Researchers practice living on Mars - without leaving Earth
For the most part, expedition leader Casey Stedman and his five crewmates have stayed inside their 1,000-square foot (93-square meter) solar-powered dome, venturing out only for simulated spacewalks and doing so only when fully attired in mock spacesuits. "I havent seen a tree, smelled the rain, heard a bird, or felt wind on my skin in four months, Stedman wrote in a blog on Instagram. Stedman is a U.S. Air Force Reserve officer, graduatestudent at Embry-Riddle Aeronautical University Worldwide. We are simulating a long-duration mission on Mars, with a focus on crew psychology in isolation, the crew said during an online interview with Reddit on Sunday.
Thu, 24 Jul 2014 19:45:50 -0400
Evidence suggests babies in womb start learning earlier than thought: study
"It really pushed the envelope" in terms of how early babies begin to learn, lead researcher Charlene Krueger, associate professor at the University of Florida's College of Nursing, said on Thursday. Krueger had the women repeat three times out loud a set 15-second nursery rhyme, and do it twice a day for six weeks. The fetuses heart rates were monitored at 32, 33 and 34 weeks as they listened to a recording of a female stranger recite the rhyme. By the 34th week, Krueger said, the heart rates of the tested fetuses showed an overall slight decline while listening to the recording, compared with a control group of fetuses whose heart rates slightly accelerated while listening to a recording of a new nursery rhyme.
Fri, 25 Jul 2014 16:33:38 -0400
Bayer says Nexavar fails in breast cancer study
FRANKFURT (Reuters) - German drugmaker Bayer said a Phase III trial of cancer drug Nexavar in patients with advanced breast cancer did not meet its primary endpoint of delaying the progression of the disease. The study, called Resilience, evaluated Nexavar in combination with chemotherapeutic agent capecitabine, in women with HER2-negative breast cancer. Oral drug Nexavar, which Bayer is developing jointly with Amgen, is approved for use against certain types of liver, kidney and thyroid cancer. Study details are expected to be presented at an upcoming scientific conference. ...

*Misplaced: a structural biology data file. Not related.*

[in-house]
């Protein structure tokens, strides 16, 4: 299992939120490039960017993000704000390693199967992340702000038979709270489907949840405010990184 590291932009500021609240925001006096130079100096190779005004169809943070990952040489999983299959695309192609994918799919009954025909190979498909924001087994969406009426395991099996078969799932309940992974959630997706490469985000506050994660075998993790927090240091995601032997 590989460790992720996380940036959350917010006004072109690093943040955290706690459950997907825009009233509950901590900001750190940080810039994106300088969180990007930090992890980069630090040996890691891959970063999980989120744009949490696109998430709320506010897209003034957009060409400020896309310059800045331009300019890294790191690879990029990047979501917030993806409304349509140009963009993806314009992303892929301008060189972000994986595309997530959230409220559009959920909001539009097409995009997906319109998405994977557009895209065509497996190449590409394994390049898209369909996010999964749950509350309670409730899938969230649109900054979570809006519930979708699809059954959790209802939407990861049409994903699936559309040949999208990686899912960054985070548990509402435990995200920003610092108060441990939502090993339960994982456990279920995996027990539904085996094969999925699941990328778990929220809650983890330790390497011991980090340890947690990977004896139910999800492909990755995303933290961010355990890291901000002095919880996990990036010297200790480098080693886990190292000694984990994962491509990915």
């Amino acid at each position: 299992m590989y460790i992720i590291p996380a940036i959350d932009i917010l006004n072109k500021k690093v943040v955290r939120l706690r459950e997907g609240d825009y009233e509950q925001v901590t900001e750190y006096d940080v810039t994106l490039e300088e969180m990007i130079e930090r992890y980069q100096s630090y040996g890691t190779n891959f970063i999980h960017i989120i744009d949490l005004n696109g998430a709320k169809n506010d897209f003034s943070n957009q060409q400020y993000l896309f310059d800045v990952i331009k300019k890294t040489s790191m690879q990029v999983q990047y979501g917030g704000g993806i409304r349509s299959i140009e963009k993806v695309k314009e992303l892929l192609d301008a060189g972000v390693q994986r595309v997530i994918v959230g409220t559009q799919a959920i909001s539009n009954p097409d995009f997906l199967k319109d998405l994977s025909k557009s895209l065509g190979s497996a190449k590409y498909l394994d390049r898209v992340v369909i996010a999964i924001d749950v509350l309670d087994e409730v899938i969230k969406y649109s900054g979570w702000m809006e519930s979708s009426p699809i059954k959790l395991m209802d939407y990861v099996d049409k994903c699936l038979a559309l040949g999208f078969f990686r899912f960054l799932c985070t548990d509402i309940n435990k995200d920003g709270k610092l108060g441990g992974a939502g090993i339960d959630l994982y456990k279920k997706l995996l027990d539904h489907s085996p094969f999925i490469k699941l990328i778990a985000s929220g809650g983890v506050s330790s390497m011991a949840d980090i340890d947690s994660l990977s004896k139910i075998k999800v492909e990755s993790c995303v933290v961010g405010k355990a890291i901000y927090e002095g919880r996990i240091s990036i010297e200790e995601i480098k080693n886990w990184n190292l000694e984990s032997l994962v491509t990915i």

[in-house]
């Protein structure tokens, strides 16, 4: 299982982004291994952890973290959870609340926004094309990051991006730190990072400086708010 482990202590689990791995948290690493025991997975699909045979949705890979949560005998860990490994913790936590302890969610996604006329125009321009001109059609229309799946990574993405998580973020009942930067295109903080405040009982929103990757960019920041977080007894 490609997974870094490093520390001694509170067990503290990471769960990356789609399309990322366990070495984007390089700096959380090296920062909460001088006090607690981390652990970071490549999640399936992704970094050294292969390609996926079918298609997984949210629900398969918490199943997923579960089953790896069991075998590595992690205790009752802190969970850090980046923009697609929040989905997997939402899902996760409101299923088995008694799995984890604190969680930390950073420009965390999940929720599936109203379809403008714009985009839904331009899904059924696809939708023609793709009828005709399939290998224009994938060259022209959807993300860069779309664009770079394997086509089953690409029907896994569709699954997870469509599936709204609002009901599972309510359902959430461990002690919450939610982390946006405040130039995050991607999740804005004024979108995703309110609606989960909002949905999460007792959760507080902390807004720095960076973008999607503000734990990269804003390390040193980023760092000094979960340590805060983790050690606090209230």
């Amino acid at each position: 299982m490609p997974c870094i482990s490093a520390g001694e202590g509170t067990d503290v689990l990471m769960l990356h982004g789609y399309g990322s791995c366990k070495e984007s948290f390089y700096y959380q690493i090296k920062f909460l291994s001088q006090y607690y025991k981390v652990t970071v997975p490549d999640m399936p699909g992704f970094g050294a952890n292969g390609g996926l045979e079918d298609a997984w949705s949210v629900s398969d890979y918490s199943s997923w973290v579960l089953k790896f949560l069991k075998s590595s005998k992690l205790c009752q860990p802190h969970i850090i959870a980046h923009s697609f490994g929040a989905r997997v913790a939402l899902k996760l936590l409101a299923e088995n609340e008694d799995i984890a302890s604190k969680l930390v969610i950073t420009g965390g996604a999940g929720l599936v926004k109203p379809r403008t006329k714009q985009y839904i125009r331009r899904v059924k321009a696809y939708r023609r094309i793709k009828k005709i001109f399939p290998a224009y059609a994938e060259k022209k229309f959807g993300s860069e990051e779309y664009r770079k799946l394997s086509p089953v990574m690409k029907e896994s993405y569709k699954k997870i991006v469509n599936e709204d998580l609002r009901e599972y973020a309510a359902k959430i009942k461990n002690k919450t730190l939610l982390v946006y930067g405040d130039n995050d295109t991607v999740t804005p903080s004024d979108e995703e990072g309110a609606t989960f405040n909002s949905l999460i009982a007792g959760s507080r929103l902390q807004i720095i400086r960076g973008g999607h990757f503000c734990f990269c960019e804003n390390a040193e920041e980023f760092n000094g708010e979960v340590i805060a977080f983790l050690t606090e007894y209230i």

Fri, 25 Jul 2014 09:37:31 -0400
Scientists to excavate Wyoming cave with trove of Ice Age fossils
Scientists will begin excavation early next week of an ancient Wyoming sinkhole containing a rare bounty of fossil remains of prehistoric animals, such as mammoths and dire wolves, preserved in unusually good condition,researchers saidon Thursday. The two-week dig, set to begin next Monday under the direction of Des Moines University paleontologist Julie Meachen, marks the first exploration of Natural Trap Cave in north-central Wyoming since its initial discovery in the 1970s.
Thu, 24 Jul 2014 23:49:16 -0400
Keryx drug improves phosphorus, iron in kidney patients: trial
(Reuters) - A pivotal trial of Keryx Biopharmaceuticals Inc's experimental drug Zerenex showed that it improved levels of serum phosphorus and iron in patients on kidney dialysis, according to results published on Thursday. The trial involved 441 patients, according to the Journal of the American Society of Nephrology, which published the results. Over the four-week efficacy assessment period, mean serum phosphorus for Zerenex patients dropped by 2.2 milligrams per deciliter compared with placebo patients, the trial showed. Most patients with kidney disease that requires dialysis need chronic treatment with phosphate-binding agents to lower and maintain serum phosphorus at acceptable levels.
Thu, 24 Jul 2014 19:48:18 -0400
Is There a Happiness Gene?